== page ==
Charismagic: The Death Princess #1
Written by Vince Hernandez
Art by Emilio Lopez
Colors by Emilio Lopez, Jocelyn Dunn, Ivy Beth Gladstone
Letters by Josh Reed
Covers by Emilio Lopez, Khary Randolph, and Siya Oum
Release Date: November 7, 2012
Cover Price: $3.99
Charismagic: The Death Princess is a spin-off miniseries from the original series. It introduces a formidable supervillain named Orlana, a powerful magician who can manipulate and control the minds of others. She uses this ability to enslave her kinsmen and build a kingdom. Kon and his ally Serke make a foolish and ill-fated attempt to invade Orlanaâ€™s kingdom. In defeat, Kon abandons Serke and runs off into another dimension and vows to return. Meanwhile, Orlana ensnares Serke into her web of influence and corrupts his mind. On his return Kon reaches out to some fellow warriors to join him on his quest to take down the evil princess.
The first portion of Charismagic: The Death Princess #1 is a prologue to the actual story. Personal bias: I’m not usually a fan of prologues and tend to skim them whenever I read a novel or comic. Writer Vince Hernandez introduces Orlana and Kon to the readers with a brief, narration-heavy opening that flies through Orlana’s childhood and Kon’s over-ambitious attack on her empire. I had difficulty paying attention to this section. The magic world and its backstory are intricately planned and detailed, but much of this information might be better conveyed if itâ€™s sprinkled into the action.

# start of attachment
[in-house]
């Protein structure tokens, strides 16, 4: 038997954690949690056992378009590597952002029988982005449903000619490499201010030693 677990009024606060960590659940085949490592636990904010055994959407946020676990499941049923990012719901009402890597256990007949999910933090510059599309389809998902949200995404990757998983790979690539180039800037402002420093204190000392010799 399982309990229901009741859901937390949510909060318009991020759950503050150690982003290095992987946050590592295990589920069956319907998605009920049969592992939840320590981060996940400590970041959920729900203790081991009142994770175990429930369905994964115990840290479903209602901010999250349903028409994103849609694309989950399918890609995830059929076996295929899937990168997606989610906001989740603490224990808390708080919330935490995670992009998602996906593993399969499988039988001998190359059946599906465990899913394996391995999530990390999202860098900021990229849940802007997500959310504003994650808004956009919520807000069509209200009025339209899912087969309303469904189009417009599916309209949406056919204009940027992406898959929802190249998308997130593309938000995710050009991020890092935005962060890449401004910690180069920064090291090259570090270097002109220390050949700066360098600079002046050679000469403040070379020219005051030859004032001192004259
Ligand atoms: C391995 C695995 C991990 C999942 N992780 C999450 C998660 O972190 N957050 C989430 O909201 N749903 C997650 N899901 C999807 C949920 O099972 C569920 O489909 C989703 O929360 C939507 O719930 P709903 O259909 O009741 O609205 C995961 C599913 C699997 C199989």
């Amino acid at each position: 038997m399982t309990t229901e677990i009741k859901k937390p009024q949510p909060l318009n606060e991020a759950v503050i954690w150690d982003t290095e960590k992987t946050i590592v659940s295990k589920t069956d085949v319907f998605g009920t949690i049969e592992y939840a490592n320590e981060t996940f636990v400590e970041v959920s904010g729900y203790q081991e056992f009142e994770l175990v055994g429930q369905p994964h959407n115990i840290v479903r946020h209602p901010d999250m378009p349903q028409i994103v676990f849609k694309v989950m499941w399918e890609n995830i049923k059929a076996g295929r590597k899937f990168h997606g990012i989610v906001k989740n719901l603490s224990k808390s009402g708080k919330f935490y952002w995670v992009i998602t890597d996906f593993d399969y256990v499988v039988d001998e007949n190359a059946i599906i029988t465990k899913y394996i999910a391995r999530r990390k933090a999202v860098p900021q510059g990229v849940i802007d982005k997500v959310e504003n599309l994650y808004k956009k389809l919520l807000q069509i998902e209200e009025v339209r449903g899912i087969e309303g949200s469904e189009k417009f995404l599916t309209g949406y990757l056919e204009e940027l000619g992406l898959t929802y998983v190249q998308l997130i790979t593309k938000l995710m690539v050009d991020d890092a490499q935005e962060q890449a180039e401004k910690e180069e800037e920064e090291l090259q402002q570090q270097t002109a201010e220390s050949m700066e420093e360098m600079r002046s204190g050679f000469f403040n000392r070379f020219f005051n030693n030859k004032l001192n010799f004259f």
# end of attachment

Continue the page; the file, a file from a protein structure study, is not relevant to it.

The comic is much more engaging once the story gets moving and Kon pieces together his fellowship of likeminded warriors. It reminds me of an old school, JRPG video game, like Dragon Quest or Lunar where the hero gathers some allies to go take down some evil overlord. Most of issue #1 is dedicated to laying down story pipework, introducing the main characters, and providing brief glimpses of the supporting cast.
The highlight of this issue is Emilio Lopezâ€™s artwork. Charismagic: The Death Princess is one of those books where you can’t help, but take a step back and admire the craftsmanship. Lopezâ€™s linework is reminiscent of a Disney cartoon. It features less fine details than the usual American comic style, but it’s very fluid and expressive. The coloring is cel-shaded and gives Charismagic a cinematic flair that pops off the pages and begs you to read more. Lopez’s unique comic style is a great vision of this epic adventure.
Charismagic: The Death Princess is off to good start. While there are some references to the original Charismagic series, reading it is not at all necessary to dive right into this spin-off. Compared to the elaborate worldbuilding, the actual storyline is simple so far. Once things get moving, this comic shows a lot of potential for a fun, light, fantasy adventure. Now that the introductions are out of the way, I have a feeling that Vince Hernandez is setting us up for a few twists and turns.